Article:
Friday, 28 May 2010


We recently joined the Fresh From the Oven baking community. Their baking challenge for the month of May was home made Pizza! We love love love making pizza at home so you don't have to ask us twice - pizza it is!

The challenge hosted by Lauren from Coffee Muffins was to make pizzas using a good pizza dough recipe from The Bread Baker's Apprentice: Mastering the Art of Extraordinary Bread. Normally we have our own dough recipe 'in our head' that we have evolved by taste, touch and feel over the years. Punch of salt, splash of oil kind of thing. But were very happy to take up the challenge and use a more precise approach. We actually made two half batches using the amounts below - but altered the flour mix in both of them. One using a 50/50 wholemeal mix and one purely white flour. Both were delicious.

But its not just the dough that is important. From our perspective you need four things to ensure a great pizza:
  • Great dough using good quality flour, yeast and salt
  • Rich, flavoursome tomato sauce - preferably made from scratch
  • Fresh toppings - three or four flavours is best 
  • Super hot oven - ideally with pizza stone 
Here's how we do it...
Makes six smaller pizzas (or three larger ones)
 4 1/2 cups or 20.25 ounces of unbleached high-gluten bread flour
(We did one half batch 100% white flour and one half batch with 50/50 wholemeal / white flour)
1 3/4 teaspoons or 0.44 ounces of salt
1 teaspoon or 0.11 ounces of instant yeast 
1/4 cup or 2 ounces of olive oil
1 3/4 cups or 14 ounces of ice cold water

Method - The day before baking combine ingredients in a bowl - work / mix / knead with a wooden spoon for 6 - 7 minutes to develop gluten or in a mixer with dough hook attached 6-7 minutes. Divide into 6 equal portions and with floured hands shape into balls. Place into an oiled freezer bags and place in the fridge overnight to rise. (If cooking that day leave on an oiled grease proof papered tray and cover with moist tea towel to rise). The next day take them out of fridge a few hours before you want them. Stretch them into small 1/2 inch thick discs and place on oiled tray. Allow another hour or so to warm up and rise. Once they have softened and risen some more carefully work and stetch the discs into your desired end width / thickness. I like them quite thin and crispy. If you're feeling adventurous dust your knuckles with flour and throw each pizza in the air using a circular motion until they are the right size for your pizza. Which  brings us onto...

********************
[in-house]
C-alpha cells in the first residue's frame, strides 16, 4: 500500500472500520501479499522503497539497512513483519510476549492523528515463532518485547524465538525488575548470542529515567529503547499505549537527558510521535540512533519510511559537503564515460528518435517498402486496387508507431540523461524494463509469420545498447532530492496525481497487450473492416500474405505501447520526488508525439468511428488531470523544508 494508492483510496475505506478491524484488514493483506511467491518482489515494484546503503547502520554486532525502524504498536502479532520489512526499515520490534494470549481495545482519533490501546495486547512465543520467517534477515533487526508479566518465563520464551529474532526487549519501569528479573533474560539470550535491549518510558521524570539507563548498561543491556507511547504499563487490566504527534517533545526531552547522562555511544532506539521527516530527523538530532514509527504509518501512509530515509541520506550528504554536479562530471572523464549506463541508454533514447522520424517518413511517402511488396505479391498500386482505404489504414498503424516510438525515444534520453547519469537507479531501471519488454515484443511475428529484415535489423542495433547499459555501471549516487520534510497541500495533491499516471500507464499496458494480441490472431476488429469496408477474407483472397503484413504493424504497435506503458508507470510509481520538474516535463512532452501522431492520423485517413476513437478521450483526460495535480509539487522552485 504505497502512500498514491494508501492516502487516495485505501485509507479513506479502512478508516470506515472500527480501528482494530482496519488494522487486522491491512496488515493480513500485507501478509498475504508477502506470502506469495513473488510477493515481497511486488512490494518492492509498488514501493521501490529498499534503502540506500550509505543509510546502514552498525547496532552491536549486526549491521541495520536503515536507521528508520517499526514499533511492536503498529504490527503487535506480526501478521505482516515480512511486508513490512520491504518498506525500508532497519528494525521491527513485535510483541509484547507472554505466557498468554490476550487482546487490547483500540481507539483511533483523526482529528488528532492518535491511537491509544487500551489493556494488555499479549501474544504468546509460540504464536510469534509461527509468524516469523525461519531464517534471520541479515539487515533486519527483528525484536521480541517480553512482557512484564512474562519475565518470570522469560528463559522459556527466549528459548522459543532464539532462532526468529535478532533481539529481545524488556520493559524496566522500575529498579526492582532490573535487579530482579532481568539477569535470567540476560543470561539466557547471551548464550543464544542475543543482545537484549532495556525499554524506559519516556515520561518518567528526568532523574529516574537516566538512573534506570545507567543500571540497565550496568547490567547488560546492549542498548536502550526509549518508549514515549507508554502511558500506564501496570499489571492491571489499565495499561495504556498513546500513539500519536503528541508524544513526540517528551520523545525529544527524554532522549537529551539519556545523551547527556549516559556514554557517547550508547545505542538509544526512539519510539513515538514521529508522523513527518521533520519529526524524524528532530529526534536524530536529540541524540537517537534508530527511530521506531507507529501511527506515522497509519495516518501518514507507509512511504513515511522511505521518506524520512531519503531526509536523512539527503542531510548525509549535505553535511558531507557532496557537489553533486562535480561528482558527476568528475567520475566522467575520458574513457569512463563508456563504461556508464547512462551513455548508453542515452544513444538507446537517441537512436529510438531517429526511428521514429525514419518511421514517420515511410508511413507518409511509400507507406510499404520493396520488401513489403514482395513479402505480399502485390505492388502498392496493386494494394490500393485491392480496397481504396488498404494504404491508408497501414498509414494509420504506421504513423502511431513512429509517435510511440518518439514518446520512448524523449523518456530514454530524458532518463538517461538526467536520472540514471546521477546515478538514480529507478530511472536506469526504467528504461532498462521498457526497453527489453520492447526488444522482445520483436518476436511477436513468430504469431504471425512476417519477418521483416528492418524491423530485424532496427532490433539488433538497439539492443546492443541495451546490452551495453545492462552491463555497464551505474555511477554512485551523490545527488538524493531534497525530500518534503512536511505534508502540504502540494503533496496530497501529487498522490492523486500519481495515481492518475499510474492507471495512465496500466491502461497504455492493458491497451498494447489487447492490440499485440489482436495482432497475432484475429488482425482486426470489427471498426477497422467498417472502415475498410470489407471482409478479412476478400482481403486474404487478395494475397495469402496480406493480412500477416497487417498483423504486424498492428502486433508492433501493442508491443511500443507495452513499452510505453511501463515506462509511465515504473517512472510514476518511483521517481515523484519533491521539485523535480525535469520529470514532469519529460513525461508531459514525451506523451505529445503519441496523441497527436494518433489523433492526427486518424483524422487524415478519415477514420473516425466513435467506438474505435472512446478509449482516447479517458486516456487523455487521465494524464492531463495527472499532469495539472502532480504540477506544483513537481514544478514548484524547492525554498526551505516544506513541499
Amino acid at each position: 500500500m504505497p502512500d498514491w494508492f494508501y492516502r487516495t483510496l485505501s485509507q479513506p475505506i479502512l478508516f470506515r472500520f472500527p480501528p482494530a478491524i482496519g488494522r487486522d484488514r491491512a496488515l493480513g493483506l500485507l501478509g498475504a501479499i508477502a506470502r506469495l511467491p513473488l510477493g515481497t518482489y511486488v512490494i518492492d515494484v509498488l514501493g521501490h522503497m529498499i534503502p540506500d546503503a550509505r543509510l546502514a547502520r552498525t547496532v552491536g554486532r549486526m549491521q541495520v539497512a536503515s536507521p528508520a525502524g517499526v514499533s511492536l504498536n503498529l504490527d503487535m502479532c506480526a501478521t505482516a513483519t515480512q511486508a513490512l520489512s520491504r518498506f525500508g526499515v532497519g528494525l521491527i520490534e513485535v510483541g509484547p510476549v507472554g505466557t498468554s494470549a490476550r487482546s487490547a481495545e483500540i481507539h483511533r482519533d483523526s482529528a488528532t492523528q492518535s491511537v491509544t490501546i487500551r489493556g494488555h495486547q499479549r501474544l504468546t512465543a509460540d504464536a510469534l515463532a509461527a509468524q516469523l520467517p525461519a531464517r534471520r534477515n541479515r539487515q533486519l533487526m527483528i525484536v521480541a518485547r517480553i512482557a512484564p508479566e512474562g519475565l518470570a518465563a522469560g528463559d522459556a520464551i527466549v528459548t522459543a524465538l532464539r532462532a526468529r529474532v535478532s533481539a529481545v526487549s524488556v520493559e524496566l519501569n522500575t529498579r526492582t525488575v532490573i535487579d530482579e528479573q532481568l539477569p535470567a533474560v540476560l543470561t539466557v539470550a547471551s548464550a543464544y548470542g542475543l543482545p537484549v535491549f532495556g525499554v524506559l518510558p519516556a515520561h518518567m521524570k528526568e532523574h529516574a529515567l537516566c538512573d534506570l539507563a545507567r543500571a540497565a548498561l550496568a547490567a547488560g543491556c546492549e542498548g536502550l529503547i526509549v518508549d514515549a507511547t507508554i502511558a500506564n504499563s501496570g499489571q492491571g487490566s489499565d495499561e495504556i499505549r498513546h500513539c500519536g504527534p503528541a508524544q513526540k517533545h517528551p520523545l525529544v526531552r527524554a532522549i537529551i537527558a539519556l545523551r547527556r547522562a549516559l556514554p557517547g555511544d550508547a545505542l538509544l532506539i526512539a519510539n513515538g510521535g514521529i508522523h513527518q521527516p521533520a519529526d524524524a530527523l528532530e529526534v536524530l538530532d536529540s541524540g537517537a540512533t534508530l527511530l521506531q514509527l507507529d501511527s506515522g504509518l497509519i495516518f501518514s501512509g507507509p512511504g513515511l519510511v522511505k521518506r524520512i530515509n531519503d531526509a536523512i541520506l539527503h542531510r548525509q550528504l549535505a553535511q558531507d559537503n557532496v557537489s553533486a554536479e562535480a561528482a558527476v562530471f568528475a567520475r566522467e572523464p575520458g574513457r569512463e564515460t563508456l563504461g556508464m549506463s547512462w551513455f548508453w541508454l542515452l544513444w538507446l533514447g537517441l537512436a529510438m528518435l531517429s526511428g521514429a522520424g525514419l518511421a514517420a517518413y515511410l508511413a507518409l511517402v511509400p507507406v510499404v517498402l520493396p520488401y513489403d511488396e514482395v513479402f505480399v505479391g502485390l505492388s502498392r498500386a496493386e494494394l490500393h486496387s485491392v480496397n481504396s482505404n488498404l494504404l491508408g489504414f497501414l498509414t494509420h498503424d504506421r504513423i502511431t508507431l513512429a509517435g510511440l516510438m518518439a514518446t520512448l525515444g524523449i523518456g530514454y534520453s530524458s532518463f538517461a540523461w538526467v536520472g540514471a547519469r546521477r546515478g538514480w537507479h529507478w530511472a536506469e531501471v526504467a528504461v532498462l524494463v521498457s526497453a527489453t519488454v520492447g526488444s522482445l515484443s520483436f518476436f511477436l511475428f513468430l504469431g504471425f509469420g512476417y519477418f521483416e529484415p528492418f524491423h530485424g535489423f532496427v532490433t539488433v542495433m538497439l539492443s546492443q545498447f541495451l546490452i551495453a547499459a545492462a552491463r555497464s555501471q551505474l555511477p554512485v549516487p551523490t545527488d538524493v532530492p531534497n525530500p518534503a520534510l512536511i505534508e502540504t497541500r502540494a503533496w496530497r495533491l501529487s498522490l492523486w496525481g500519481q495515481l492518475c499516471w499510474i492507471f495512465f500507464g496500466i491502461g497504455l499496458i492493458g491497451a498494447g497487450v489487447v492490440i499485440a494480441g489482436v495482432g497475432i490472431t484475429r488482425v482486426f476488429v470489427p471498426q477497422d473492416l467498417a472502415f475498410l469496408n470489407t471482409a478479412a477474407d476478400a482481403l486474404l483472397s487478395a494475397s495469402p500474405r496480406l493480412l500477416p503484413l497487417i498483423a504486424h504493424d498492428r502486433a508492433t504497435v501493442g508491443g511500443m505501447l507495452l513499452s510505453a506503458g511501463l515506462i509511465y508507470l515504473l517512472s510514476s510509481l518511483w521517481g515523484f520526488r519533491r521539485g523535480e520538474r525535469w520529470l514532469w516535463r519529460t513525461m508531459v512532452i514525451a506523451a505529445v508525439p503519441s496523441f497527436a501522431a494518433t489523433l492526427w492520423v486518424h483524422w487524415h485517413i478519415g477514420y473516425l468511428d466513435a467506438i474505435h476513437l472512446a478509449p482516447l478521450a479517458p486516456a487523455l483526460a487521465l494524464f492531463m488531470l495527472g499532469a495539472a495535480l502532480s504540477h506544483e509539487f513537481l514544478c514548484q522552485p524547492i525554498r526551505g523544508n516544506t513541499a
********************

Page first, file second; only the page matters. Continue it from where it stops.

Tomato sauce
I think this is a huge part of the pizza which is often overlooked. If I have the time I will simmer down the tomato sauce from scratch using lovely over ripe tomatoes. Home made tomato sauce can turn a good pizza into a great one. I still use tomato paste from a tube or a jar when I'm pushed for time but much prefer the home made version.
1 kg over ripe tomatoes 
1 brown onion (very) finely diced
6 cloves garlic finely chopped
Handful fresh oregano (dried is ok too - just use less)
Splash of red wine
Pinch of salt. Punch of sugar
    Method - You need to remove the tomato skin and the seeds. You do that by scoring the tomato's skin in an X pattern and core it / remove the stem end. Blanch the tomatoes in in a pot of boiling water for a minute or so (you want to avoid cooking them at this stage). Remove and rinse with cold water (or dunk in an ice bath if you're feeling super organised). The skin should then easily peel or fall off. You remove the seeds by cutting the tomatos in half across the grain and pushing the little pods of seeds out with your thumb. 
    You can then dice the remaining flesh into rough pulp (I like to keep mine quite chunky). Fry the onions and garlic in some olive oil on a gentle heat until they are soft and starting to turn golden. Gentle heat is the key - you don't want tiny pieces of burnt garlic and onion floating in your sauce. Deglaze the pan with a generous splash of red wine scraping off any goodness that may be stuck to bottom of pan. Add your tomato pulp, pinch of salt and punch of sugar. Turn down the heat to its lowest setting.